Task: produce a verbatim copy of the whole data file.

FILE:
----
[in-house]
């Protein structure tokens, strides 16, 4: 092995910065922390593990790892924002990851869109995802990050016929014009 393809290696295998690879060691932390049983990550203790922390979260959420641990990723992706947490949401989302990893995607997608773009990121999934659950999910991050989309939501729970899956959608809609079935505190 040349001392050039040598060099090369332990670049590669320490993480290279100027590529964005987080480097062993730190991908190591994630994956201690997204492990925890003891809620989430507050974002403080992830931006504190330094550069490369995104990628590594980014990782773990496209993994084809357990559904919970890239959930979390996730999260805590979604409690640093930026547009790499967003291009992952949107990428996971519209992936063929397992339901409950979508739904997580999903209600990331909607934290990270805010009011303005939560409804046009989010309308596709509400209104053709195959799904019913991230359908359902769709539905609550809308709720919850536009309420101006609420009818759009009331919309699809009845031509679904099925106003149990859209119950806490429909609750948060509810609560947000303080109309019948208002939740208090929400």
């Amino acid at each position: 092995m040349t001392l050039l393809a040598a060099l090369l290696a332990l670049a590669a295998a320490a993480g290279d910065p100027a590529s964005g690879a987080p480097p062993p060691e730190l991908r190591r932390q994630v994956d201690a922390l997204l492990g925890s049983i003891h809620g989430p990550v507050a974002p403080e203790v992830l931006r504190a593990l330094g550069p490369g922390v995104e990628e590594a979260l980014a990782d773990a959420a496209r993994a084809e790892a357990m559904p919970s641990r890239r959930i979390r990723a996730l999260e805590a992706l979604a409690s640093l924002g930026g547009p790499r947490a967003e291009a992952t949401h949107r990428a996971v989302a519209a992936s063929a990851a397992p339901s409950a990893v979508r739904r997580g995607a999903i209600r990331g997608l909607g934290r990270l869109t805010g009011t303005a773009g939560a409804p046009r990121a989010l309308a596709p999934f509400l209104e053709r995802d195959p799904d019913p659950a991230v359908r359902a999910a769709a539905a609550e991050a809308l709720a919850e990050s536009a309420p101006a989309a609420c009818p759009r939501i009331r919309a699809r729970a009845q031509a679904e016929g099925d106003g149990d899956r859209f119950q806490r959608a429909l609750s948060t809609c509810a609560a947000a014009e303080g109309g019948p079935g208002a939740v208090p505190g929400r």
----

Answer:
[in-house]
């Protein structure tokens, strides 16, 4: 092995910065922390593990790892924002990851869109995802990050016929014009 393809290696295998690879060691932390049983990550203790922390979260959420641990990723992706947490949401989302990893995607997608773009990121999934659950999910991050989309939501729970899956959608809609079935505190 040349001392050039040598060099090369332990670049590669320490993480290279100027590529964005987080480097062993730190991908190591994630994956201690997204492990925890003891809620989430507050974002403080992830931006504190330094550069490369995104990628590594980014990782773990496209993994084809357990559904919970890239959930979390996730999260805590979604409690640093930026547009790499967003291009992952949107990428996971519209992936063929397992339901409950979508739904997580999903209600990331909607934290990270805010009011303005939560409804046009989010309308596709509400209104053709195959799904019913991230359908359902769709539905609550809308709720919850536009309420101006609420009818759009009331919309699809009845031509679904099925106003149990859209119950806490429909609750948060509810609560947000303080109309019948208002939740208090929400």
């Amino acid at each position: 092995m040349t001392l050039l393809a040598a060099l090369l290696a332990l670049a590669a295998a320490a993480g290279d910065p100027a590529s964005g690879a987080p480097p062993p060691e730190l991908r190591r932390q994630v994956d201690a922390l997204l492990g925890s049983i003891h809620g989430p990550v507050a974002p403080e203790v992830l931006r504190a593990l330094g550069p490369g922390v995104e990628e590594a979260l980014a990782d773990a959420a496209r993994a084809e790892a357990m559904p919970s641990r890239r959930i979390r990723a996730l999260e805590a992706l979604a409690s640093l924002g930026g547009p790499r947490a967003e291009a992952t949401h949107r990428a996971v989302a519209a992936s063929a990851a397992p339901s409950a990893v979508r739904r997580g995607a999903i209600r990331g997608l909607g934290r990270l869109t805010g009011t303005a773009g939560a409804p046009r990121a989010l309308a596709p999934f509400l209104e053709r995802d195959p799904d019913p659950a991230v359908r359902a999910a769709a539905a609550e991050a809308l709720a919850e990050s536009a309420p101006a989309a609420c009818p759009r939501i009331r919309a699809r729970a009845q031509a679904e016929g099925d106003g149990d899956r859209f119950q806490r959608a429909l609750s948060t809609c509810a609560a947000a014009e303080g109309g019948p079935g208002a939740v208090p505190g929400r």